But it wasn’t just the highly organized methodical process and carefully separated production areas that impressed me. The real story is the vision, culture and the people from Velomobile World.
The vision is to become a major part of the new transportation philosophy that uses our muscles to travel longer distances faster, safer and more comfortably than a regular bicycle can. To show the way to a brighter transportation future.
One of my favorite phrases is “culture eats strategy for breakfast”. In other words you can have the best systems, processes, intellectual and technological advances, but it means nothing if your workplace culture is one of fear and loathing or being taken advantage of. Jan with the help of his management and production team has created a culture of excellence based on care for each person that comes to work every day. Following the slogan “Together for perfection” that perfectly describes what they stand for, the team members work every day to create the velomobiles and to make this dream company to become a reality and to grow.
Like many European businesses they shut down in August so that everyone can take a nice vacation. Some get bonuses when they meet or exceed expectations. There are so many other small ways through which Jan makes sure that the staff is well respected and treated well. So the culture is one of care and that care translates into the careful work that makes these Velomobiles extraordinary.
Literally right off the factory floor not only did my Milan SL fit me perfectly, I jumped in and we rode off and everything worked flawlessly.
Here are the significant improvements I immediately noticed. The Mark 7 is much much quieter. The front chainring area is much different, with carbon fiber structural tubes, not aluminum. The boom is a mushroom type attachment to the inside front and provides some air flow. Another type fits on top providing real rigidity.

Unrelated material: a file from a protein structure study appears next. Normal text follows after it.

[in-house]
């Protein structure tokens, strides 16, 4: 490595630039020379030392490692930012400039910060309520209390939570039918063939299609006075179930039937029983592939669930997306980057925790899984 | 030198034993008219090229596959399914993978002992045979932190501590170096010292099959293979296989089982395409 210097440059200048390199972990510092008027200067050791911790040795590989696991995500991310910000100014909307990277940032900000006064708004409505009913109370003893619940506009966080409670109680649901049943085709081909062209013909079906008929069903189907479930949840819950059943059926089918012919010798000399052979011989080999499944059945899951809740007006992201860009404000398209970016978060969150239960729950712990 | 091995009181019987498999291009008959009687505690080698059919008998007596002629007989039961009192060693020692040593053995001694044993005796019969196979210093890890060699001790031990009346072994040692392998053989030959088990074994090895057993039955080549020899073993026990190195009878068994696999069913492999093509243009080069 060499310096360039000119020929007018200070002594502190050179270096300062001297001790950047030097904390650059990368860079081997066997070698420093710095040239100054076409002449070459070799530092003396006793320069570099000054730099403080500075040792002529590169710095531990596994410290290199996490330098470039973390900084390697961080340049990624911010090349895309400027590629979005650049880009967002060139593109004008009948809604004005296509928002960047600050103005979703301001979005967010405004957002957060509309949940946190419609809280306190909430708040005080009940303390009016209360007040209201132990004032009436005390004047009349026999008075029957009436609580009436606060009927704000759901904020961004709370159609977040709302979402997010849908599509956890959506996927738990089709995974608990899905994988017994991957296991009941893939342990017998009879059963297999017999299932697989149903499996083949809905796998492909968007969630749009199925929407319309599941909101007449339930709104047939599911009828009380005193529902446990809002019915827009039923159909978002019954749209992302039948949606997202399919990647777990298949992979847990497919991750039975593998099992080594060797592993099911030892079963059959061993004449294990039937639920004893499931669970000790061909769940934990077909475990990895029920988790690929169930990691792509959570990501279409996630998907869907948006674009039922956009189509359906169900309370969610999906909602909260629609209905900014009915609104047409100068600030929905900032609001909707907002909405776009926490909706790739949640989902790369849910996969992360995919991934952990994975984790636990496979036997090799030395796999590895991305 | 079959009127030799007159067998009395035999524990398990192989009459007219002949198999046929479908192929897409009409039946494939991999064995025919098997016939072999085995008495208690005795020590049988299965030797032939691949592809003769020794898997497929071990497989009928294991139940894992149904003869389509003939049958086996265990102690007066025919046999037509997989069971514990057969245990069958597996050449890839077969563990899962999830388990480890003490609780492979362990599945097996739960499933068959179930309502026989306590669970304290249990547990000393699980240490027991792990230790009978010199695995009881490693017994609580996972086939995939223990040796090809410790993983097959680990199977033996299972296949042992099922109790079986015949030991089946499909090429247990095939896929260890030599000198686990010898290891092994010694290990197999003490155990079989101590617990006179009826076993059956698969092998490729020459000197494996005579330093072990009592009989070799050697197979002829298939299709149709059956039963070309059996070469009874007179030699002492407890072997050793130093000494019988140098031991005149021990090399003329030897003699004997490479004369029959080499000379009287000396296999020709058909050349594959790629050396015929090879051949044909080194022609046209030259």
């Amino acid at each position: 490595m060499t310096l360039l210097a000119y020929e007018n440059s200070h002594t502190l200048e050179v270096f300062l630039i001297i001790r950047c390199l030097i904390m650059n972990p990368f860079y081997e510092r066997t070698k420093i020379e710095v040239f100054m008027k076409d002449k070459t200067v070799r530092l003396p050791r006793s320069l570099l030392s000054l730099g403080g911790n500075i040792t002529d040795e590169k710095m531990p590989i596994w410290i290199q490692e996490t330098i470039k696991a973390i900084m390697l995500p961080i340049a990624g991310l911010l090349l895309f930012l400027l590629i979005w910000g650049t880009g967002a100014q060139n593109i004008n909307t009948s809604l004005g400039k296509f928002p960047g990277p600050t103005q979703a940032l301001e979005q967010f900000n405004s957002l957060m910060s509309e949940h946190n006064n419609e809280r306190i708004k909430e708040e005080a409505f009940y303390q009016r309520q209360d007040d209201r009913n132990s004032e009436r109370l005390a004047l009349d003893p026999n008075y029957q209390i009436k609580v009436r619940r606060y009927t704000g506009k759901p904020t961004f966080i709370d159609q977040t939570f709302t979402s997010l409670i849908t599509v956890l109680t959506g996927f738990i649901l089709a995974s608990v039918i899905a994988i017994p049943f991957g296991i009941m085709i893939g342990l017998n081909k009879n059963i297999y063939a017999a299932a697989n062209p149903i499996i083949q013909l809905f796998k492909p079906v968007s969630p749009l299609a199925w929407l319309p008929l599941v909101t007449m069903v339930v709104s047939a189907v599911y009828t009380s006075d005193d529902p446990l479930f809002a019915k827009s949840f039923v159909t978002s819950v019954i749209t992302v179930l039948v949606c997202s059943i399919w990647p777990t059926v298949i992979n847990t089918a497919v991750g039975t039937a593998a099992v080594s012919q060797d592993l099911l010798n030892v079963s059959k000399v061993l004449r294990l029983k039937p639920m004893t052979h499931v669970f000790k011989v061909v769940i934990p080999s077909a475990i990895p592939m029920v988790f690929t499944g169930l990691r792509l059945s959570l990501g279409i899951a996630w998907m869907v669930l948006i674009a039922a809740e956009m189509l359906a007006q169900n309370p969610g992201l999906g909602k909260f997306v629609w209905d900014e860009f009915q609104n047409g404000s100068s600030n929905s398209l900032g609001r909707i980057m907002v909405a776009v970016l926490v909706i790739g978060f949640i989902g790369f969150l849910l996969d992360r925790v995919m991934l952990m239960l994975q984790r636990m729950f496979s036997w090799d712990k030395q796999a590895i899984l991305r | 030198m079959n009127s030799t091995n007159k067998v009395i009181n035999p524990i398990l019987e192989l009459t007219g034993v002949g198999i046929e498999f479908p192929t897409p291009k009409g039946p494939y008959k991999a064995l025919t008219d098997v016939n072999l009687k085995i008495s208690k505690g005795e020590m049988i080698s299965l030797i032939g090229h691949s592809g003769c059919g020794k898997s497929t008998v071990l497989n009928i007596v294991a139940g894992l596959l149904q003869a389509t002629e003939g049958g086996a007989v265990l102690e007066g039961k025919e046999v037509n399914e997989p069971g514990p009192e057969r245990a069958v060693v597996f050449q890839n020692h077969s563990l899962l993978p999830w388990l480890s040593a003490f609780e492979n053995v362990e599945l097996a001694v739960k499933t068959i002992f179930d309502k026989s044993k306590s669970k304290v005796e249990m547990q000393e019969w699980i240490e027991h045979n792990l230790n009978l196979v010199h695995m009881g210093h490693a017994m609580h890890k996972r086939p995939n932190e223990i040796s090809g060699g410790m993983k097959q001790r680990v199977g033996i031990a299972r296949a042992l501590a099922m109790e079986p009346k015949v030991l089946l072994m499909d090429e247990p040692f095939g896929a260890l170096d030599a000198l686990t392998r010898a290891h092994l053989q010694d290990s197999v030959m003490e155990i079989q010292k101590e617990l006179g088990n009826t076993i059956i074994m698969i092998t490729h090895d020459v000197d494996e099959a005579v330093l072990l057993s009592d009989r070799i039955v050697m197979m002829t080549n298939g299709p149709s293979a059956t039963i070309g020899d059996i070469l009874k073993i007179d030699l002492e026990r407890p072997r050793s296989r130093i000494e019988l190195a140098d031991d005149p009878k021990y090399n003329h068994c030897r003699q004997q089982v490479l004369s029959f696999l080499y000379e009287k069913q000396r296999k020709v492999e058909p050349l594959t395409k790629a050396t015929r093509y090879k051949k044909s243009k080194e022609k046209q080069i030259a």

The Battle Mountain hood (wonder where they got that name from?) has been refined. It’s also stiffer, fits better, ties down easier, is more aero and doesn’t rattle. The new adjustable and closeable NACA duct works like a charm. The access panels are now a game changer for maintenance and making adjustments.
I also love the new flex cover that you can use as a full cover up to your neck or only your knees. The silky smooth ride and near silence of the drive chain compared to the previous version is extraordinary. It hums.
The lighting system on the turtle deck is a great idea as it keeps the light up higher and also allows the whole system to be removed for daytime racing.
Some of the attention to details you’ll notice:
The cockpit coming is carefully smoothed as is the rest of the interior so there’s no sharp edges.
The coaming is very stiff so you can lift yourself out easily.
The electrical wire runs are carefully sealed and fully protected along the shell and kept out of the way.
The tiller has an adjustable wire to hold it off your body while riding and on and on!
Overall the great work culture and care from the staff has translated into a high quality machine, I know I’ll enjoy it for years to come!